So no one saw them leave. And frankly, I think it's kind of lucky that we even have a description of the couple arriving at the house considering the time of day. Like, if you're playing this out in your head, the way that I play it out in mine, make sure that in the setting you're accounting for the fact that it is February in Canada, like the days are getting longer by February, but the sun that day set before five fifteen pm.
So by the time the clients arrived to meet Lindsay at five thirty, it would have been already getting dark and by five thirty four it would have been fully black outside. Now the people obviously weren't still in the house, so they had to have gotten out somehow. And we know they didn't like walk out the front because that's where Jason's car was the whole time. Right.
So police actually brought in a canine unit to see if they could sniff out a trail. They assumed that the couple had exited out the back patio door, the one that was kind of left a little bit open and that Jason's friend actually went inside of. So then they're thinking, you know, they leave out this door, they get over the fence out of the yard, and they're thinking they went to the next street. But the dog doesn't pick up anything like the the scent gone.
So they're kind of believing that there must have been a car or like even maybe one with like another driver.
There could be a third person, but there had to be some kind of way for these people to get away. Now, based on Lindsay's phone records, police believe the attack happened at five forty one p.m. inside that house, which means the couple greeted Lindsay in the driveway at about five thirty, followed her inside, killed her and got away all within like fifteen minutes. Five forty one seems really specific.
What makes police think that? That is the exact moment.
Well, when police looked at Lindsay's phone records, they saw those texts from Jason, the one that went unanswered, as well as a phone call that was made by Lindsay at exactly five forty one. Her phone made a call to a contact that Lindsay hadn't been in touch with, like at all recently. And that person could hear only like muffled noises on Lindsay's end. So police think that that was a pocket dial, literally, like Lindsay's phone was in her pocket when she died.
And that call was made right in the moment the attack was happening.
Do we know if there was any physical evidence like this couple was in the house with her? Was there anything that the police could go off of? So that's just it. There was nothing there was no murder weapon at the scene. Investigators didn't find a single shred of physical evidence in that house. Not fingerprints, not hairs, not DNA, nothing. Lindsay's killers had walked out of that house and disappeared literally without a trace. And like I want to talk just for a second about how brazen this crime really is.
I mean, her killers couldn't have known that Jason would be outside waiting for Lindsay. But even so, this is not a secluded location. This is a suburban street. There are houses all around the property.
And the fact that they walked out of that house, hopped into a waiting car, possibly just drove off undetected is just like I mean, you got to be so confident that you're not going to get caught. And even more than that, police actually think that the man and woman were planning to exit out of the front door initially and onto the street because remember when Jason pulled in that first time, he said he actually saw them kind of like step out of the door and then go back in.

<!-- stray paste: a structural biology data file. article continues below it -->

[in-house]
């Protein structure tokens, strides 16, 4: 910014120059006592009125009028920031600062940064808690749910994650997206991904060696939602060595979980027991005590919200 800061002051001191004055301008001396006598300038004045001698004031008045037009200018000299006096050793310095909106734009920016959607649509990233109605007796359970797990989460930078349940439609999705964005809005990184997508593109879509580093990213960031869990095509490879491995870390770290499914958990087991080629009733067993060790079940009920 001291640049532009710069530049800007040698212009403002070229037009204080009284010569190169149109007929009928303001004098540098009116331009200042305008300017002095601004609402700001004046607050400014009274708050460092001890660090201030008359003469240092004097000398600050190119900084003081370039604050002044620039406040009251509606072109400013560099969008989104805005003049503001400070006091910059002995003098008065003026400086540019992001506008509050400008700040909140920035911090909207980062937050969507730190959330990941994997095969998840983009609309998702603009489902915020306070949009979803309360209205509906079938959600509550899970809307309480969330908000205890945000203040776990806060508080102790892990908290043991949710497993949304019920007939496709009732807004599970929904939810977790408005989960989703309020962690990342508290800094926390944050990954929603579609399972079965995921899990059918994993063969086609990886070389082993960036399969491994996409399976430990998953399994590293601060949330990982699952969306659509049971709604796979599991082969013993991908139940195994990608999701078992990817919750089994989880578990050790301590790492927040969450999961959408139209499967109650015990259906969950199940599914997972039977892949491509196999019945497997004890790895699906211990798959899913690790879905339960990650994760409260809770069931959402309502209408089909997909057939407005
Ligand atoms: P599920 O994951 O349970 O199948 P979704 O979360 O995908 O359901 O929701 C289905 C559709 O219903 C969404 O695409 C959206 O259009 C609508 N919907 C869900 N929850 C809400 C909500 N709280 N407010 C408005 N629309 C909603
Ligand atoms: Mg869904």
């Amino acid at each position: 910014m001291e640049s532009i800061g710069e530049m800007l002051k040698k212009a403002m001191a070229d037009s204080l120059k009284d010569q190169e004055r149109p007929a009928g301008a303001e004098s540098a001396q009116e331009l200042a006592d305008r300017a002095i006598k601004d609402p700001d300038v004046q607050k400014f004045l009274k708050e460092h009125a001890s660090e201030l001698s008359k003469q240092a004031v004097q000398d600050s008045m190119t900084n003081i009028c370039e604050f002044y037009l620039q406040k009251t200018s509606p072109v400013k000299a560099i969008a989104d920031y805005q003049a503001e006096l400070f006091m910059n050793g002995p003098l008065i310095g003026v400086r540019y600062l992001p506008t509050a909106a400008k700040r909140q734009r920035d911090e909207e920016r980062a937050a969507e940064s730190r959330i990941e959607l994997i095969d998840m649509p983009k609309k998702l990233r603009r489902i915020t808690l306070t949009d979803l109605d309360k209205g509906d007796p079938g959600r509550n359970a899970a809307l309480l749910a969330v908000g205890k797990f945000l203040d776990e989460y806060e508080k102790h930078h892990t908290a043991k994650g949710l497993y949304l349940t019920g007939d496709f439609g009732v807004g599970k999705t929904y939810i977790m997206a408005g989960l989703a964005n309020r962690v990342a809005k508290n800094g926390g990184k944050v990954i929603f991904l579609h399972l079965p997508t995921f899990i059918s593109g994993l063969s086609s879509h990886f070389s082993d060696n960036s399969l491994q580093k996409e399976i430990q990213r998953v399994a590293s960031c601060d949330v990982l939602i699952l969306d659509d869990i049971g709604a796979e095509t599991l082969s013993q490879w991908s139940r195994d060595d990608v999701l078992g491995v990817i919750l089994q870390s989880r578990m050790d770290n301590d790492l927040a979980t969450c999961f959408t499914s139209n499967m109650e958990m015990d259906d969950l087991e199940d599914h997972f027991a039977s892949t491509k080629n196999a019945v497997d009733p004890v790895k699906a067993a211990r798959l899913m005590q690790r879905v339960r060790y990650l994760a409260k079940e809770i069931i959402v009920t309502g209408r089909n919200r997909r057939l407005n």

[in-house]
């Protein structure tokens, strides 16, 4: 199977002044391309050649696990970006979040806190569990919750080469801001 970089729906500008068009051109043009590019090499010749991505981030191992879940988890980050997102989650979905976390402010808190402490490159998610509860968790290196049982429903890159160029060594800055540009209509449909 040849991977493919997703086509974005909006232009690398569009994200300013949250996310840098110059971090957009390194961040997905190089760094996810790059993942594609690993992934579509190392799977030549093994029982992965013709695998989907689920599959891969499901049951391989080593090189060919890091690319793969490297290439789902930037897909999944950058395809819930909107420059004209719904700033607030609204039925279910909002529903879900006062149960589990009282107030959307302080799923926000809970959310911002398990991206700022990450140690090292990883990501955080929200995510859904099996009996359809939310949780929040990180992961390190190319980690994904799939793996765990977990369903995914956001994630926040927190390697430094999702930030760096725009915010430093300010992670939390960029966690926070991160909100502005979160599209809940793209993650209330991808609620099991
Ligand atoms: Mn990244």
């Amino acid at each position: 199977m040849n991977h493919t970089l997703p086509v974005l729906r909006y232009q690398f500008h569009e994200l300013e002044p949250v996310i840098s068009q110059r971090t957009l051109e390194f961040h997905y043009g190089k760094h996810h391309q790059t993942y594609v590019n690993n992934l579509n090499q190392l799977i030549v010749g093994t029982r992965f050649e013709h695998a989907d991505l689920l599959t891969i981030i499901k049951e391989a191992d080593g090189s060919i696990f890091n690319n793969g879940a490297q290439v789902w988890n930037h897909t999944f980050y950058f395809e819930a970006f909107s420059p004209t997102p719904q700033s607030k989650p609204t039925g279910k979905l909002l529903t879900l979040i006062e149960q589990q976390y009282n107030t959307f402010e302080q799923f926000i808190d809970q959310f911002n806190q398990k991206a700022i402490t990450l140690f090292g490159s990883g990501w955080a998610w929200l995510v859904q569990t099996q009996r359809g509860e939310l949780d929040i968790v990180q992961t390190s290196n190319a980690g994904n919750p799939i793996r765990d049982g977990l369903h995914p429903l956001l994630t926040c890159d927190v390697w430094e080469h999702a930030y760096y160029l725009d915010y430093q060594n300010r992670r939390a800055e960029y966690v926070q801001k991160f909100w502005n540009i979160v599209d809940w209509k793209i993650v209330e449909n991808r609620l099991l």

And he assumed that the showing was just beginning. But in Dateline's episode on this case, one of the lead investigators said that was likely exactly what. They were planning to do what they were planning to walk out of the front door, and when he saw them coming out, they had actually like already killed Lindsey and were planning on leaving.
But when they looked outside and they saw his vehicle in the driveway, they, like calmly turned around and came up with a new plan. And the investigator actually said if Jason had arrived at the house even a few seconds later, he would have literally driven past them walking down the street.
OK, so to me, this is even more evidence of this being a hit. The window for this crime went from like 15 minutes down to four. Well, how do you mean? Well, if they think that she was killed at 5.1. Exactly. And the killers are, according to the investigator, potentially trying to exit the house at five 45, that's almost unbelievable. Yeah.
I mean, I don't see how anyone who isn't a professional hitman could commit a murder in that time frame and like, just walk away from the scene.
We have four minutes leaving. No evidence behind. Exactly. But here's the thing. So if they were a hit man or a woman, a couple.
Yeah. So if they were a hit couple, they probably knew how to cover their tracks.
And that's why there was nothing to go on to lead police to know who they were. So instead, the police, I think, kind of tried to like pivot again now knowing we have a four minute window, knowing this could be a hit. Police tried to focus on why why would someone have wanted her killed, hit men or hit couples, as far as I know, don't just, like, go around taking people out as a hobby. It's a paid job.
So who would have hired them? Who wants Lindsay out of the picture?
Now, I mentioned before that Jason was cleared of any involvement in Lindsay's murder. Saanich police actually announced that publicly, which is really unusual. Still, the murder remains unsolved. And so anything is possible, even if it's not probable. So we know for certain Jason wasn't the person to wield the knife that killed Lindsay. But a lot of people question, could he have been involved behind the scenes? Remember, there had been some talk about Lindsay being over Jason and about her maybe wanting to leave him.